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CE Article: The evolution of mock survey tracers*


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Learning objectives: After reading this article, you will be able to

  1. Describe how to break down a tracer tool to address each chapter of the standards
  2. Discuss incorporating National Patient Safety Goals into a tracer tool
  3. Describe best practices for how frequently a tracer tool should be reexamined and updated
  4. Discuss how to create mock survey teams and break down duties among team members

Facilities that went through a Joint Commission (formerly JCAHO) survey in 2005 were fortunate to be part of the last year of announced surveys. Back then, 2008 probably seemed decades away. My, how quickly time flies. Welcome to the new year and-for many facilities-welcome to unannounced surveys.

The concept of developing a tracer tool is not a new one. But creating the sort of tool that can respond and evolve with standards changes, and with the facility, is a matter of constant practice, review, and vigilance, says Margaret Martello, RN, director of risk management and regulatory affairs at Mount Auburn Hospital in Cambridge, MA.

"We first started using this in January of this year, but started developing it at the end of 2006," says Martello. "We had asked ourselves, 'How are we going to make our own assessment and measure where we are, what areas we need to work on?' Finally we asked, 'Why don't we mimic what The Joint Commission [surveyors do] when they come to survey?'"

What Mount Auburn needed, Martello says, was a way to make assessments about where the facility was in terms of continuous readiness on a continuous basis-and it needed to put an objective tool in front of the people making this assessment.

"Most people are doing some kind of tracer activity. It makes sense," says Martello.

Make sure to also follow these tips when preparing for a survey at your facility: http://www.jointcommission.org/AccreditationPrograms/Hospitals/AccreditationProcess/preparing_for_survey.htm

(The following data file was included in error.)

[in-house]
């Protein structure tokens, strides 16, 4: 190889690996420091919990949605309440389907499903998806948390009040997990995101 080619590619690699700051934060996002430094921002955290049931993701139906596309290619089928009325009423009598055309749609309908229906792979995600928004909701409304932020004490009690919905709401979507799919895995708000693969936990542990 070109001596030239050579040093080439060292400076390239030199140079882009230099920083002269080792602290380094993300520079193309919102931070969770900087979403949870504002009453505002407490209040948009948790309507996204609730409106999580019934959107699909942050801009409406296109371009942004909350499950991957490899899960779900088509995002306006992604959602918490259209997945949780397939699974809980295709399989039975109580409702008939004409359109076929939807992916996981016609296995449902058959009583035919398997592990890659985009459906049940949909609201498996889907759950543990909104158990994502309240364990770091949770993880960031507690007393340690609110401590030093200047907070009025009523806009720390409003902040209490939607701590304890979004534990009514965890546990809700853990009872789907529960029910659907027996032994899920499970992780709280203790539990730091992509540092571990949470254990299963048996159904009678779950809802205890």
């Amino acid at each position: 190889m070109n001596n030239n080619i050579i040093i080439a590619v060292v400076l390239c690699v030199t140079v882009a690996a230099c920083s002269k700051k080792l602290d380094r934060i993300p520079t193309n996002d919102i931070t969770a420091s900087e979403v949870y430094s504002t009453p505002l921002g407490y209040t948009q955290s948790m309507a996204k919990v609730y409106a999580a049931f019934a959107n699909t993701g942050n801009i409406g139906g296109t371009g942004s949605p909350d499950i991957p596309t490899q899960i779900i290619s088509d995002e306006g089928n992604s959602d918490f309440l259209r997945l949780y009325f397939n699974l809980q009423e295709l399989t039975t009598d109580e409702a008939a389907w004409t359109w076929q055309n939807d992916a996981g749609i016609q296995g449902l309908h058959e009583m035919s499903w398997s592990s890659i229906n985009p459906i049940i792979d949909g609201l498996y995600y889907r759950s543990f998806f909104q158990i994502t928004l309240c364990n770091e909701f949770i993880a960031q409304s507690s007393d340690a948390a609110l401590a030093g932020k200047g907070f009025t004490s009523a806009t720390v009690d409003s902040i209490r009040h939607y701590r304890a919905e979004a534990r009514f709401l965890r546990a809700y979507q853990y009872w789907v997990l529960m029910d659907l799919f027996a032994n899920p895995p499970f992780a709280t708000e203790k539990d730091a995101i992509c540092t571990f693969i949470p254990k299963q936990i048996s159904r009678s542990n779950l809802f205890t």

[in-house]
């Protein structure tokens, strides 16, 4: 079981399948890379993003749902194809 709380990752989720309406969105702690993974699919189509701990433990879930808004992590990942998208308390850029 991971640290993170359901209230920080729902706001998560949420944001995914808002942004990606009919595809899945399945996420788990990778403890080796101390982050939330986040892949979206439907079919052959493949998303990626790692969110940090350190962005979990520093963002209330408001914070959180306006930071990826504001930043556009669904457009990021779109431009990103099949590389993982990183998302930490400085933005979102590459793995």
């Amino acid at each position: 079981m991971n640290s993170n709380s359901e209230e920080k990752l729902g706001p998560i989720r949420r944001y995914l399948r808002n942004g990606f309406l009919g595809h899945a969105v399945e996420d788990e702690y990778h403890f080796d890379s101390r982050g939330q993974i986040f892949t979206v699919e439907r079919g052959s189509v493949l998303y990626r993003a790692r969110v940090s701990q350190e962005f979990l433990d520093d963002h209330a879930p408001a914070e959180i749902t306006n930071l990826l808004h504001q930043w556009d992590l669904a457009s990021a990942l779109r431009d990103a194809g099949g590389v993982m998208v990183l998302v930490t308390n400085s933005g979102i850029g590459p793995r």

Implementation

Mount Auburn uses 10 three-person teams, primarily made of up of steering committee members, that survey different areas each month.

The teams contain a clinician, an administrator, and someone representing environment of care (EOC), who then divvy up the tasks with an eye toward each others' strengths. For example, the clinical person may focus on medical records. At some organizations, CEOs also go on tracers. Click here to read about one in Mississippi.

Ten locations are surveyed each month-interventional radiology, cardiology, labor and delivery, and the neonatal ICU were all recently surveyed concurrently, for example-and the hospital sends various teams to survey different units to provide additional, varied perspectives.

"This is probably the most aggressive we've been with it," says Gayla Jackson, RN, BSN, a nurse manager at Mount Auburn Hospital. "We've had [mock surveys] in the past but never to this degree."

Follow-up

"Monthly, we come up with a top-five set of issues uncovered through the tracer," says Martello.

Quarterly, she presents the top 10 issues to hospital leadership, along with action plans for how these issues will be addressed.

"You do see a lot of familiar things, but the list does change," says Martello. Issues with hand hygiene, linen carts, and ceiling tiles are perennial trouble spots, as is the case in most facilities, but the tracer tool will also turn up areas that may need a new or renewed focus for the facility.

Change happens on the unit floor, but the initiative for change needs to come from the source, says Jackson.

Providing these updates "can help focus on a particular problem to see certain components where we can target our energy," Martello says.